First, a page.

Moreover, cancer patients with unsuspected ISSPE did not have poorer outcomes than matched controls. In fact, the four patients with ISSPE who did not receive anticoagulation seemed to resolve these clots by the next staging MDCT scan. There is controversy as to whether ISSPE merit anticoagulation in the population at large. In an editorial review of the subject, Goodman  suggests that because of the intrinsic fibrinolytic activity present in the pulmonary vasculature, as opposed to the lower extremity deep venous system, small asymptomatic PE may not require anticoagulation in certain cases. In cancer patients, however, it is not known whether ISSPE represent an early manifestation of the hypercoagulable state that has been associated with greater metastatic  and prothrombotic potential . Furthermore, half (3/6) of the ISSPE patients who had a screening lower extremity ultrasound had DVT, raising the possibility that ISSPE are a manifestation of clot burden elsewhere. Although the present study corroborates the suggestion that ISSPE are not life-threatening, the majority of these ISSPE patients did receive anticoagulation so the effect of treatment cannot be discounted.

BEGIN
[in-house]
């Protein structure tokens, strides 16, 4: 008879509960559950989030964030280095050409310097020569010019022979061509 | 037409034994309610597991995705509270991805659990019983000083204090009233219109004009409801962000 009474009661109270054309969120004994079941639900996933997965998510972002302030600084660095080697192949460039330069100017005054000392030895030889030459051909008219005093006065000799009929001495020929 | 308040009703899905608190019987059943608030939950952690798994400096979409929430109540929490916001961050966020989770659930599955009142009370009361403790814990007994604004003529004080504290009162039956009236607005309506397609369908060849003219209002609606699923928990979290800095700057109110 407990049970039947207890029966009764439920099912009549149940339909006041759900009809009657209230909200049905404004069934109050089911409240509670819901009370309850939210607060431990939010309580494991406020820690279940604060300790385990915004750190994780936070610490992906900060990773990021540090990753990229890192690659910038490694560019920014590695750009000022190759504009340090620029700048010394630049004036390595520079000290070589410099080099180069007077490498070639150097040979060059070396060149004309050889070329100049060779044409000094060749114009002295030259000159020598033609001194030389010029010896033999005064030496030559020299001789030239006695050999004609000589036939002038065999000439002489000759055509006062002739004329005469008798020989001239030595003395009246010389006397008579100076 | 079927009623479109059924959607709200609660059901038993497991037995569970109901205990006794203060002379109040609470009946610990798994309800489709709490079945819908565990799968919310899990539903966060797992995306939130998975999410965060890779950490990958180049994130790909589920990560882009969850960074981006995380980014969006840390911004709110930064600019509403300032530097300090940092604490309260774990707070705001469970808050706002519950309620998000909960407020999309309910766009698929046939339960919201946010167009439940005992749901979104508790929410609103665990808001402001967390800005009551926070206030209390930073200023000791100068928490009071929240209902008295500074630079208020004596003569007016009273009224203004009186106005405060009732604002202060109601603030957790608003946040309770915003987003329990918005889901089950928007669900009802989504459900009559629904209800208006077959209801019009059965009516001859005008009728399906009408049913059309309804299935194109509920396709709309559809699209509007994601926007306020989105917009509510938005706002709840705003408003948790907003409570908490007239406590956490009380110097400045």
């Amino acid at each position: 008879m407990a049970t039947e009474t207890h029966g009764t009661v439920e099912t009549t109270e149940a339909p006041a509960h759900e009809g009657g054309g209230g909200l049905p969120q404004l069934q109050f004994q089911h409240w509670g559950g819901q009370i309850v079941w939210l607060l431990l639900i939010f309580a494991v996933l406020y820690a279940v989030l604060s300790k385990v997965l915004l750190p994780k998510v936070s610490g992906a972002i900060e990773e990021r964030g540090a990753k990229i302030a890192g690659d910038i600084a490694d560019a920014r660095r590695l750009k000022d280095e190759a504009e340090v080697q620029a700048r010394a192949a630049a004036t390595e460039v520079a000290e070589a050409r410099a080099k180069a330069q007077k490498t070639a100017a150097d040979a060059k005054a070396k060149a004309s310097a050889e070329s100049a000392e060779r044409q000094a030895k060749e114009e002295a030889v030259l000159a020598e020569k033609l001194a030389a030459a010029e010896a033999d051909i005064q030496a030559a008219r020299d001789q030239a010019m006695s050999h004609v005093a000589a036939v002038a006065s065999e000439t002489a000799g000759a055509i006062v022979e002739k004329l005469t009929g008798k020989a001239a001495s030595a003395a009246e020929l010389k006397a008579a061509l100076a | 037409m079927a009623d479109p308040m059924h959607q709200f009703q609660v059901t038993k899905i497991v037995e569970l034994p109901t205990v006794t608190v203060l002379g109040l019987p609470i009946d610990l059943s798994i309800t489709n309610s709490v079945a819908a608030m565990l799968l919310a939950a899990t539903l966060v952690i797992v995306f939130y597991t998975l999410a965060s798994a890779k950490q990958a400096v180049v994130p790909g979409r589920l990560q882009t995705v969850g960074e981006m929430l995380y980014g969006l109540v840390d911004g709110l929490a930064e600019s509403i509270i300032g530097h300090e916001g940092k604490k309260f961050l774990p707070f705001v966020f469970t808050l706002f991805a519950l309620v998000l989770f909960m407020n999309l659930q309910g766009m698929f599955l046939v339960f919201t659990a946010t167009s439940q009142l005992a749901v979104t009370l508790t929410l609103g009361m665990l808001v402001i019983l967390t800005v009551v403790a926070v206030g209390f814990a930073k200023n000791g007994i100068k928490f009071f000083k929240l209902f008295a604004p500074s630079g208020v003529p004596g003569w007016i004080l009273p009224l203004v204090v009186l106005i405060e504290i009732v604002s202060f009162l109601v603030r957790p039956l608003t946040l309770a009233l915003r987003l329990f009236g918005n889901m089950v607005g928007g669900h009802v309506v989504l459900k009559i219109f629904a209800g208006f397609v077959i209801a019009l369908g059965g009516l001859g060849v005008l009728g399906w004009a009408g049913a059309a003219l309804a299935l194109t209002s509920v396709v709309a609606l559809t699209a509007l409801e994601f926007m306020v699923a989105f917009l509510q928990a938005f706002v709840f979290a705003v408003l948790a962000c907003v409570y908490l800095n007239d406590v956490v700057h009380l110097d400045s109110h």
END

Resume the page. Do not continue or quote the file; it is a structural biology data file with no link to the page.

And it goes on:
Previous studies suggest that the development of VTE is a poor prognostic marker among cancer patients  and biomarkers of thrombin generation, even in the absence of documented VTE, seem to correlate with more aggressive cancer biology and poorer outcomes [14–16]. The negative impact of UPE on the overall outcomes of affected cancer patients supports the hypothesis that the development of VTE may be a surrogate marker of aggressive cancer biology . Based on the present findings, UPE should be included as relevant adverse outcomes in studies which document the incidence of VTE in patients with malignancy.
The major limitation of the present study is the retrospective design. By choosing the control patients from the same diagnosis era, who underwent MDCT staging during the same period, with the same type and stage of cancer, and of approximately the same age and by including the matching in our analysis, we tried to mitigate the impact of these factors on the survival data. We did not include performance status or cancer treatment among the covariates we accounted for in our analysis of survival, which could have affected the results. We assumed, given the patients were treated by oncologists in the same institution, an National Cancer Institute-designated comprehensive cancer center, during a relatively short study period, that patients were treated on standard chemotherapy protocols.
Another potential source of bias in the present study was the use of the date of the index MDCT scan, rather than the date of the cancer diagnosis, to calculate survival time for cases and controls. While there was no statistically significant difference between cases and controls in terms of the time from diagnosis of their malignancy to the date of the index MDCT scan, we did perform an additional sensitivity analysis using survival from date of cancer diagnosis as our outcome. The results of this analysis confirmed our main finding that being diagnosed with UPE was associated with significantly poorer survival.